Intelligent Design

John McMillen | Portfolio Manager

Learn what matters - and what doesn't - when building a sound investment strategy.

Fund Failures, Survivorship and Your Money

February 2011

Mutual funds have a lifecycle not too different from any living entity: They are born, they grow up, and then, eventually, they die. Unfortunately, many funds perform very poorly and are sent to an early grave, taking much of their shareholders’ original investment with them.

Since the founding of the first mutual fund in 1924, the number of funds in the industry has increased dramatically. According to the Investment Company Institute, the mutual fund industry’s trade association, today there are almost 8,000 mutual funds managing more than $11 trillion dollars:

This huge number of funds, most of which have a team of portfolio managers and analysts scouring the investment landscape for the highest return on their capital, greatly contributes to the efficiency of the market, quickly pushing securities prices to fair value.

The enormous competition also makes it extremely difficult for these funds to add value by finding securities that are mispriced. Managers who build their funds on this strategy often fail, usually after a prolonged period of painfully poor performance. This results in asset redemptions by the fund’s shareholders, ultimately making the fund unprofitable to operate.

The attrition rate for mutual funds is huge. Over the past decade, about 10% of the funds in any given year have either been closed down or merged:

The investment industry preaches about the virtues of a long-term investment view, but a 10% failure rate for mutual funds means the average fund will not last nearly as long as most of their shareholders’ investment horizons!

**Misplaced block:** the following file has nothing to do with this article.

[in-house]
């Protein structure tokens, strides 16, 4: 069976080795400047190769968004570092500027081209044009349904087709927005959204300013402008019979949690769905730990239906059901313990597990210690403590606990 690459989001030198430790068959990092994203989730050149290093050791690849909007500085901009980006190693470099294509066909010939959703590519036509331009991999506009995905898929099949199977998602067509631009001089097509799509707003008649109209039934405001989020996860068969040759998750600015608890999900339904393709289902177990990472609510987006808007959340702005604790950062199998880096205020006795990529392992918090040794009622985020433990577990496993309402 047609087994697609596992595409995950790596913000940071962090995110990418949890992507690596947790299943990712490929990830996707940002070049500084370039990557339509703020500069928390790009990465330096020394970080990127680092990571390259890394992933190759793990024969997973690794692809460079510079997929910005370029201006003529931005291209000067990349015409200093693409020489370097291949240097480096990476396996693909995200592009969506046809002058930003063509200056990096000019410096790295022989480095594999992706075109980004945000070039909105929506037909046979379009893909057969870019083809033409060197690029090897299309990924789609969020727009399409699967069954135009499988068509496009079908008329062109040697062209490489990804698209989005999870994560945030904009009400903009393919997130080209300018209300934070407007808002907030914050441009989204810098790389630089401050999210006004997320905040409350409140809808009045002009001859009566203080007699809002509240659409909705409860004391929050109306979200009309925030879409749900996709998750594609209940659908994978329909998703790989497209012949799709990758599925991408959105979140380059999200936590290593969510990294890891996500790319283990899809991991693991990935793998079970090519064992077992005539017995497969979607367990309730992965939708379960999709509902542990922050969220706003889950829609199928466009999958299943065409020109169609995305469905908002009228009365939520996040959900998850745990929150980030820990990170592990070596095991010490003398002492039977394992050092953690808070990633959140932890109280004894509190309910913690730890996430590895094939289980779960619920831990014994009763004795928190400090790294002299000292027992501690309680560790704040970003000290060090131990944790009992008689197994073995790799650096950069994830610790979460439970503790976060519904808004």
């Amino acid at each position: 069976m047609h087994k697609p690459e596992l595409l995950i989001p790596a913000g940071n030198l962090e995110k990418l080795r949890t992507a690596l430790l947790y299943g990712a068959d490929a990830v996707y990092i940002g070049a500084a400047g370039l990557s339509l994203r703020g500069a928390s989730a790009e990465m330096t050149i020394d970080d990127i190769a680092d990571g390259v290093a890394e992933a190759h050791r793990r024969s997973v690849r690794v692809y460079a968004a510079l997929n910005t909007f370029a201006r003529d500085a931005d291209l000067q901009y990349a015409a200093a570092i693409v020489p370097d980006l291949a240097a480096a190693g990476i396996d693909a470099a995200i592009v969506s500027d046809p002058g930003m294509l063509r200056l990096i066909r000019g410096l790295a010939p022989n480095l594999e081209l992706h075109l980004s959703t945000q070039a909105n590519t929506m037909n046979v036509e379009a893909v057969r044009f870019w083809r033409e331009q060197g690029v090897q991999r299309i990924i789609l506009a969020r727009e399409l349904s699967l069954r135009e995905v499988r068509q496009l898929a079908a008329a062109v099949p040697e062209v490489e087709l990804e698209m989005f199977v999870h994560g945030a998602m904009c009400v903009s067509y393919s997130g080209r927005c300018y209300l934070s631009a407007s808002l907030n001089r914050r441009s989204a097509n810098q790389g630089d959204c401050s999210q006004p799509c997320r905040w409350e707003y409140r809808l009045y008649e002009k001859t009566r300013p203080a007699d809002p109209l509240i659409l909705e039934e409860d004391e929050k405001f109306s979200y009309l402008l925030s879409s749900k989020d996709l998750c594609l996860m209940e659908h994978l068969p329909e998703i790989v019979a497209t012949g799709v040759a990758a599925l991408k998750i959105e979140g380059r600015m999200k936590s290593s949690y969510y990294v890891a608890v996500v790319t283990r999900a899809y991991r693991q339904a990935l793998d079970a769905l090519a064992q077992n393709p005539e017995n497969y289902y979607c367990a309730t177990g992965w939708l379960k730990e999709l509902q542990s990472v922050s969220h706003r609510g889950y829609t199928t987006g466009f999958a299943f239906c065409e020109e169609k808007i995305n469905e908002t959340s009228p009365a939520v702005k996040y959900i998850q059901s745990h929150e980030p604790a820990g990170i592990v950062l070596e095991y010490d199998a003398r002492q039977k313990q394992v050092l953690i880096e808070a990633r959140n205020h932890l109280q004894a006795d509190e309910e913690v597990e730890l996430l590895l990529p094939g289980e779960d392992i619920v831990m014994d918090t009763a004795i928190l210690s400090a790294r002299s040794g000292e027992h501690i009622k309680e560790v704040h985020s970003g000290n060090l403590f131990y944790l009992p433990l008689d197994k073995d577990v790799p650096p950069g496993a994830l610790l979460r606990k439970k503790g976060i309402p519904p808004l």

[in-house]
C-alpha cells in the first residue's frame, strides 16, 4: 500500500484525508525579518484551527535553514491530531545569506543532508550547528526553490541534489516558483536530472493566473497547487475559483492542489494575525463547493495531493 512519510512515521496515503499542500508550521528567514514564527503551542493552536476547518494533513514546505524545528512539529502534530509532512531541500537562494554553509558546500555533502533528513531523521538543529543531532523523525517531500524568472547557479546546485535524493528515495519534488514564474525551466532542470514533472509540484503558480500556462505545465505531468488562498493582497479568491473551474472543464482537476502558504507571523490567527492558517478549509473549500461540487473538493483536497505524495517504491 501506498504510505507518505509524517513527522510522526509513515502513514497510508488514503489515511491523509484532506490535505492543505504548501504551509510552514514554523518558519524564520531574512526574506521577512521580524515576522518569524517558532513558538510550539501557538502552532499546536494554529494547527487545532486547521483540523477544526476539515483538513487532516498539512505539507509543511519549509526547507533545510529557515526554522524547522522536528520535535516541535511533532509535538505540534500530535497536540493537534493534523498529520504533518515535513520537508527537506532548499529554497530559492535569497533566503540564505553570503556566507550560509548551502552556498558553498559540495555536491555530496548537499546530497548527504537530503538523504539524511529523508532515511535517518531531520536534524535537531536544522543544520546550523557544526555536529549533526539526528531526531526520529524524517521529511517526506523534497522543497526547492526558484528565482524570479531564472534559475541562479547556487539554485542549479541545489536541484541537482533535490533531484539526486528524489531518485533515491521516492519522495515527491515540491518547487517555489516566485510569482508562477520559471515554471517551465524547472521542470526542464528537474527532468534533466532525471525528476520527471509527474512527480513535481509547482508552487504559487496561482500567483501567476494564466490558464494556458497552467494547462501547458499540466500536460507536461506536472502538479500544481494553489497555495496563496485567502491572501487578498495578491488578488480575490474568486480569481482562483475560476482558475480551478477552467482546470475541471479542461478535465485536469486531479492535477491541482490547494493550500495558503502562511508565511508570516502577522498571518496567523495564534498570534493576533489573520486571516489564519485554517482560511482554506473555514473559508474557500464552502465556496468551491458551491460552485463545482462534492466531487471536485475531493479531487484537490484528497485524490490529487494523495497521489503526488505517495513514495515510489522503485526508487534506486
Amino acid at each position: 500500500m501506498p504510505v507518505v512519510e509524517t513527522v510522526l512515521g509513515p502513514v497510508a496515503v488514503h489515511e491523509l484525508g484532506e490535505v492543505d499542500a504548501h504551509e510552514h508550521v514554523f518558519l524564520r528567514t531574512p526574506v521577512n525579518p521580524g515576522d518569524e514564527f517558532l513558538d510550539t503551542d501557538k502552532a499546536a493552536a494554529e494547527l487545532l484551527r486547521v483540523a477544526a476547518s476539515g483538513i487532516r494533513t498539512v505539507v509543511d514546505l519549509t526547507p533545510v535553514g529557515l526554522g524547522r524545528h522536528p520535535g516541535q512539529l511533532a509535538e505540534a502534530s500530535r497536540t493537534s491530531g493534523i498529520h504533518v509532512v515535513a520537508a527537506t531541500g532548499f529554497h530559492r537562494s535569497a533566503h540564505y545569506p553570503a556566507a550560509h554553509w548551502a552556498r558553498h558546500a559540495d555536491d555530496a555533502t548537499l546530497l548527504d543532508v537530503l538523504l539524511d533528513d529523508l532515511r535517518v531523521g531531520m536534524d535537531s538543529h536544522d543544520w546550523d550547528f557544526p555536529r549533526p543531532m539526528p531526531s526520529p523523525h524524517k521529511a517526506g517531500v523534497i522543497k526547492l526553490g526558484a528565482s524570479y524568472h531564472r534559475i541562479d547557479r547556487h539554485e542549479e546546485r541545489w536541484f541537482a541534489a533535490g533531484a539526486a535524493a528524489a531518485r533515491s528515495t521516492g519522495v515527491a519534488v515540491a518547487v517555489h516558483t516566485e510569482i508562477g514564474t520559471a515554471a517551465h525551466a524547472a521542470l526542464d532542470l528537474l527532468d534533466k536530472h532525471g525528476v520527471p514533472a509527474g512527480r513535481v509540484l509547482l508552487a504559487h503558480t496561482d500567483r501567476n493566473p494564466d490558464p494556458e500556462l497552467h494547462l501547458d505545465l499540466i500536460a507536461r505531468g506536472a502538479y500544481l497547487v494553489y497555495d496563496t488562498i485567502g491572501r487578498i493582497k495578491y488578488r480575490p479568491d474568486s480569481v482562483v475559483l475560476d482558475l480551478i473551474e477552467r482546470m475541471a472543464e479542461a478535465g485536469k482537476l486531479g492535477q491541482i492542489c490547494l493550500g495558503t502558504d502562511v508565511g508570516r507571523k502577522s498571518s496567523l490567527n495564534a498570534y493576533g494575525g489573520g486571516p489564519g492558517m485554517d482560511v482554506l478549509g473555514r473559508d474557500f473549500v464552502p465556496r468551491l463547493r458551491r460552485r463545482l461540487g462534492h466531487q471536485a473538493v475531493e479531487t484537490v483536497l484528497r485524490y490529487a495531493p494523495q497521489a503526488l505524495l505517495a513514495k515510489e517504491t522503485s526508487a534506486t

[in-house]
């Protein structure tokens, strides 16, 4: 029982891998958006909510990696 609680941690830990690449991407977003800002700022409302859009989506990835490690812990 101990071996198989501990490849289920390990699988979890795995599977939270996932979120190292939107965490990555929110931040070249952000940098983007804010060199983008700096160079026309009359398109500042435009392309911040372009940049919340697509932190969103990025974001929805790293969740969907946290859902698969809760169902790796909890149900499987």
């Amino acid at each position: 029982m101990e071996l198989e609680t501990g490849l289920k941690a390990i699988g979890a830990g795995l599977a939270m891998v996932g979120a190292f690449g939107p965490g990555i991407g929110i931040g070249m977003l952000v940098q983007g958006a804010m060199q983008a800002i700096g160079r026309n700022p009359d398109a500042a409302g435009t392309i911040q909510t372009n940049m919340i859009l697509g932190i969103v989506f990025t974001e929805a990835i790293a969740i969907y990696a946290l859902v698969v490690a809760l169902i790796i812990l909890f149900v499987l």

Though a fund closing can have an obvious negative impact on its shareholders, often it’s viewed as a blessing by the fund company, because it allows them to wipe the slate clean and move forward. You may be surprised to know that, when a fund is liquidated or merged, its substandard performance simply disappears. It’s as if the fund (and the wealth it destroyed) never existed! This allows a company to claim all of their funds have delivered great performance even if many of their funds have been closed or merged due to poor performance. By intent and design, many fund companies can legally distort investors’ perceptions about their fund family’s track record of success.

This also has a profound impact on fund-industry statistics, creating a phenomenon known as survivorship bias. Survivorship bias upwardly skews the number of funds that have beaten a given benchmark because many of the funds that performed the very worst and were closed or merged into more successful funds – historically about 10% of the fund population – are excluded from the data set.

Something to keep in mind the next time you come across those glowing mutual-fund ads in the consumer press!

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